Friday, March 02, 2012

Michigan donor registry up markedly

Congratulations to the State of Michigan for this proactive initiative that has resulted in record numbers of new donor registrations.

By Craig McMorris, TV5 Anchor/Reporter

Nearly 41,000 residents joined the state's organ donor registry last month, an increase of 89 percent from February 2011, according to Michigan Secretary of State Ruth Johnson.

Through the first two months of 2012, more than 82,000 people registered as donors in Michigan. That puts the state ahead of 2011's pace by 77 percent. Nearly 400,000 residents - a record number - joined the registry in Michigan last year.

Registrations have surged since May, when Johnson put a policy in effect requiring Secretary of State branch office employees, as time permits, to ask customers at the counter if they would like to join the state's donor registry. The department has also strengthened its partnerships with donation advocates and taken other steps to promote registration, including placing reminders on printed and online forms for customers.

"With every day we are given, we have the opportunity to give of ourselves, help others and advance the common good," Johnson said. "By choosing to donate life, we can make a difference in the most profound way possible."

Almost 3,000 people in Michigan are waiting for an organ transplant. Nationwide, there are more than 113,000. There are currently more than 2.5 million people on the Michigan Organ Donor Registry.

Bob Hoag of Delta Township near Lansing received a lung transplant at the University of Michigan Transplant Center in 2008.

"Without my lung transplant, I wouldn't have been able to meet my youngest grandson or watch my other grandchildren grow," Hoag said. "What Ruth Johnson and her staff have accomplished is amazing, and their work will undoubtedly save lives."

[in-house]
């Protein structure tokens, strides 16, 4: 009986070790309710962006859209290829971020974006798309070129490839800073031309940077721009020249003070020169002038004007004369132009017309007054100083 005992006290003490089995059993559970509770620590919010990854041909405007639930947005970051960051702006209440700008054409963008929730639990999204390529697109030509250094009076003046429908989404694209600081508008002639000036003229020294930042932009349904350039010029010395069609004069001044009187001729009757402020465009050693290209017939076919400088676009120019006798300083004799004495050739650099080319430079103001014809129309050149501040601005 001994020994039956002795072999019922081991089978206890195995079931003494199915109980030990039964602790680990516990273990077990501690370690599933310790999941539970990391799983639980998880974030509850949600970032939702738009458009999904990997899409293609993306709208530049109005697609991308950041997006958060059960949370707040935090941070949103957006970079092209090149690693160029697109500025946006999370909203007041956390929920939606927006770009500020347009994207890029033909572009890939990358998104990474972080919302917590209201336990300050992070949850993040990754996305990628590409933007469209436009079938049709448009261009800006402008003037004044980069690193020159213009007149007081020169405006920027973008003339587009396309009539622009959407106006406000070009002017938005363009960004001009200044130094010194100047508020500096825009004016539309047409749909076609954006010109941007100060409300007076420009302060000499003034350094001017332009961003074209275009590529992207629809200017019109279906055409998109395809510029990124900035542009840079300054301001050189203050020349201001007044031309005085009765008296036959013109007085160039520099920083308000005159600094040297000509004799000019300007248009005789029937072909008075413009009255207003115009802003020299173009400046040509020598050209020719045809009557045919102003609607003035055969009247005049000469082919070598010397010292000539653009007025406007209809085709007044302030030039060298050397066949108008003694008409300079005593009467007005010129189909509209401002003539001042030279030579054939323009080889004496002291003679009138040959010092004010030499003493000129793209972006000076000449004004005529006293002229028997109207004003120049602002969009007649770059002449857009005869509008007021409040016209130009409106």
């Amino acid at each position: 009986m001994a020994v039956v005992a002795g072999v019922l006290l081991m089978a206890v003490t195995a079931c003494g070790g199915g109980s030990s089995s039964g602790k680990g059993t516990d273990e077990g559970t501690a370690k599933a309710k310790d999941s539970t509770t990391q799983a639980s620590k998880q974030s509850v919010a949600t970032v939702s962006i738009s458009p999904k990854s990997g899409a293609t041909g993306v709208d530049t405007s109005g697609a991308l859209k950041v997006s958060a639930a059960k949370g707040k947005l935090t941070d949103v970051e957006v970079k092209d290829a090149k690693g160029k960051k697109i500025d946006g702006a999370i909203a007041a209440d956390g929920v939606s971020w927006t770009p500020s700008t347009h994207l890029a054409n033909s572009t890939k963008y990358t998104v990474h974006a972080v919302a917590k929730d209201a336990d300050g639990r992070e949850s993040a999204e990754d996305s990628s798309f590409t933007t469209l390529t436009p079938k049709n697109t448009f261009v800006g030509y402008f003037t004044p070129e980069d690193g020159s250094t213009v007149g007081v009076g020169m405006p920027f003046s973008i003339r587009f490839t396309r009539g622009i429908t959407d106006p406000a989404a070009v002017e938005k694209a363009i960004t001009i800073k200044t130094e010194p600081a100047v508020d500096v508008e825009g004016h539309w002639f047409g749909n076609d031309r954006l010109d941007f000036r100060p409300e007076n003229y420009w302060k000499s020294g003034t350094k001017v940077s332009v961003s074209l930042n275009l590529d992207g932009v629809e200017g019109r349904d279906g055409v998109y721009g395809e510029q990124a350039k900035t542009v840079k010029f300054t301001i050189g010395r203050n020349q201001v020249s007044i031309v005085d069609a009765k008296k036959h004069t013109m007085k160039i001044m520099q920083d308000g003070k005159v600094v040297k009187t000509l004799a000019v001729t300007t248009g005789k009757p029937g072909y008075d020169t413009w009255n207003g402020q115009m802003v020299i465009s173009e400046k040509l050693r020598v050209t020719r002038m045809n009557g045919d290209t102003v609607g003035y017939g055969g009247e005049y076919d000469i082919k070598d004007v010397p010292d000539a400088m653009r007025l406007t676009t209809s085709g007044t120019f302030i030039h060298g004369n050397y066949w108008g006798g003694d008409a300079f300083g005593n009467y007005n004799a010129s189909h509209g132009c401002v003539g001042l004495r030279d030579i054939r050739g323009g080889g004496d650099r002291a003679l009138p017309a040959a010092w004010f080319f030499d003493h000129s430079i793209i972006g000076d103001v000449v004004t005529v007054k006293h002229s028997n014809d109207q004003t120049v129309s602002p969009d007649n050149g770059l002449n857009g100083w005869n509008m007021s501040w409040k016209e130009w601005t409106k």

The latest donor registration numbers were welcomed by the leaders of Michigan's top advocacy organizations.

"Creating an efficient and effective donor registry system in Michigan requires commitment, dedication and passion," said Lisa Langley, executive director of the Michigan Eye-Bank, which seeks to preserve and restore sight for people. "While the numbers prove the Department of State's commitment to this cause, it is Secretary Johnson's passion that drives the department to serve residents in meaningful ways. And what can be more meaningful than saving and improving the lives of others through organ, tissue and eye donation?"

"The record number of citizens making this life-saving decision to join the donor registry is heartening," said Richard Pietroski, CEO of Gift of Life Michigan, the state's organ and tissue recovery organization. "It shows that the message is getting out that every individual has the power to save and improve lives. We applaud Secretary of State Johnson and all of her staff for their commitment to giving people the opportunity to be a hero."

Copyright 2012 WNEM (Meredith Corporation). All rights reserved.

“You Have the Power to Donate Life – to become an organ and tissue donor Sign-up today!
Tell Your Loved Ones of Your Decision”
Australia, register at Australian Organ Donor Register
New Zealand, register at Organ Donation New Zealand
South Africa,
United States,
United Kingdom, register at NHS Organ Donor Register
Your generosity can save or enhance the lives of up to fifty people with heart, kidneys, liver, lungs, pancreas and small intestine transplants (see allotransplantation). One tissue donor can help by donating skin, corneas, bone, tendon, ligaments and heart valves
Has your life been saved by an organ transplant? "Pay it forward" and help spread the word about the need for organ donation - In the U.S. another person is added to the national transplant waiting list every 11 minutes and 18 people die each day waiting for an organ or tissue transplant. Organs can save lives, corneas renew vision, and tissue may help to restore someone's ability to walk, run or move freely without pain. Life Begins with You.

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